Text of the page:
Marchi Using Gymnastics to his Benefit

ARLINGTON, Texas – There is a 25-foot rope hanging from the ceiling inside Trevino’s Gymnastics School in Lancaster, Texas.

Never before has a professional bull rider been able to climb his way up the gym’s daunting rope until Guilherme Marchi showed up last month.

The 2008 World Champion wrapped his legs around the rope and then used his upper-body to make his way up every inch of the way in a showcase of his athletic ability and strength.

“He is able to get to the top without using his legs,” said coach Richard Trevino. “It is actually pretty surprising. It is pretty impressive as far as his body condition.”

Marchi approached Trevino in January about taking personal classes as a way to help get leaner and improve his core strength and flexibility. He had seen his son (Joao Gabriel) and daughter (Manuela) take classes at the school and decided to give it a whim.

“I went there and I needed to get some exercise, and I thought about bull riding, and maybe this will be good for me,” Marchi said. “It will be something different. Instead of just putting weights (up) and doing those exercises for your body.”

Instead of relying on just weightlifting, Marchi, who is the first bull rider to take classes at the school, has taken part in a series of gymnastics drills that have worked his muscles in ways he never thought possible.

The workouts normally start with a rigorous cardio session before he goes into a stretching routine and flexibility drills. Marchi also has worked with Trevino, the school’s tumbling and trampoline coach, on various trampoline drills that involve front flips and back flips.

So far, Marchi has been happy with the results.

“I go two to three times during the week and they help me a lot,” he said. “I feel better, more flexible and have better reflexes. I feel good too because my hands are getting stronger, which will help me a lot. I have never done any training like this before.”

Marchi said the fact that nine-time World Champion Ty Murray also took gymnastics factored into his decision-making.

“That is why I thought of trying gymnastics,” he said. “I saw some video of him before and I decided I was going to try and see if it was going to help me or not.”

Trevino has 12 years of coaching experience at the school that was founded by his parents Rich and Marilyn in 1984.

In 2009, Richard competed at the U.S. Visa Championships in trampoline and was a Junior National Team Member on trampoline.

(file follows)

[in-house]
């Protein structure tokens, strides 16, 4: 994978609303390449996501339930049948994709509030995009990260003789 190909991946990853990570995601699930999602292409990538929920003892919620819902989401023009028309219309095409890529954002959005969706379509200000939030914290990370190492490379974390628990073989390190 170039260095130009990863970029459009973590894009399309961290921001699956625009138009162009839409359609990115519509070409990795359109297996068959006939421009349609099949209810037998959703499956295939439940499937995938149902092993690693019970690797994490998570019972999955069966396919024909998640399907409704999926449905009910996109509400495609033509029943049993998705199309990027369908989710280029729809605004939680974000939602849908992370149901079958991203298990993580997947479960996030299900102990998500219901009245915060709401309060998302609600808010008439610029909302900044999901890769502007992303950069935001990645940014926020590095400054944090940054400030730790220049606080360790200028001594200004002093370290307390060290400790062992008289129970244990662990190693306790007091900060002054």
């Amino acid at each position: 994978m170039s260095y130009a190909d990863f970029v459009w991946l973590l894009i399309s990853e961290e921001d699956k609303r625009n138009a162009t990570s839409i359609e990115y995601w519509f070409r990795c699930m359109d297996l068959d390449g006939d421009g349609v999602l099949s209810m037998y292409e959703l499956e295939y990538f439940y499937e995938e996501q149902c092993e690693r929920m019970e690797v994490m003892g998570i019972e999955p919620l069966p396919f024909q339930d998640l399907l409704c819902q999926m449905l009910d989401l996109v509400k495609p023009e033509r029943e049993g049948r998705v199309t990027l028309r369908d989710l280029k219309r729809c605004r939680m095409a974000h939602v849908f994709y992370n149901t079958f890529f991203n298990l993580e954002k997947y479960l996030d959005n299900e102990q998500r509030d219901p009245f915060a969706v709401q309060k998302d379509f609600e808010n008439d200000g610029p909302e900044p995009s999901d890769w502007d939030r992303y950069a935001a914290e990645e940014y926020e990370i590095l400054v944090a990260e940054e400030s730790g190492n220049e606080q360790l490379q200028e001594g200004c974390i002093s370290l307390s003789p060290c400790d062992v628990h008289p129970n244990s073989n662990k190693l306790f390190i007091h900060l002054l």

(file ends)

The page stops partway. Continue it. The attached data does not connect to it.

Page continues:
To help with Marchi’s training, Trevino has begun studying video of professional bull riding in hopes of altering his training program to benefit Marchi.

“Gymnastics is really good cross training for any sport,” Trevino said. “I was shocked. I never encountered a bull rider. I am trying to get a good feel for what he needs to learn and get better with, which is all basic balance.

“He has been doing great. He works really hard. He pushes himself. You can tell he has a passion for getting better every time he comes to the gym. That is for sure.”

When asked if fans will one day see him pull off a Renato Nunes backflip, Marchi replied with a smile, “We will see. Not yet.”

Trevino noted that Marchi has been able to pull off a backflip into the gym’s foam pit and even landed an awkward backflip on the trampoline.

Trevino has been stressing to Marchi the importance of having aerial awareness throughout the drills.

“Really, it is how dedicated he is,” Trevino said. “He is pushing himself as hard as he can on each and every element and exercise. I am blown away with how good he is doing.”

Marchi is currently 10th in the world standings, thanks in part to his event victory last month at the Monster Energy Buck Off at The Garden in New York. He has ridden 13-of-27 (48.15 percent) bulls heading into his first-round meeting against Slippery Devil.

The 12-year BFTS veteran knows how grueling the new Iron Cowboy format will be on Saturday night when riders will potentially go through five consecutive rounds against the PBR’s rankest bulls. Even more so, the 32-year-old realizes his body is not the same as it was when he made his Built Ford Tough Series debut in 2004.

That is one of the main reasons Marchi decided to try out a new workout routine for this season.

“I am 32 years old. I need to do something different that can help me,” Marchi said. “I just tried to find something to keep me strong and healthy. This kind of exercise helps me a lot.”

Follow Justin Felisko on Twitter @jfelisko

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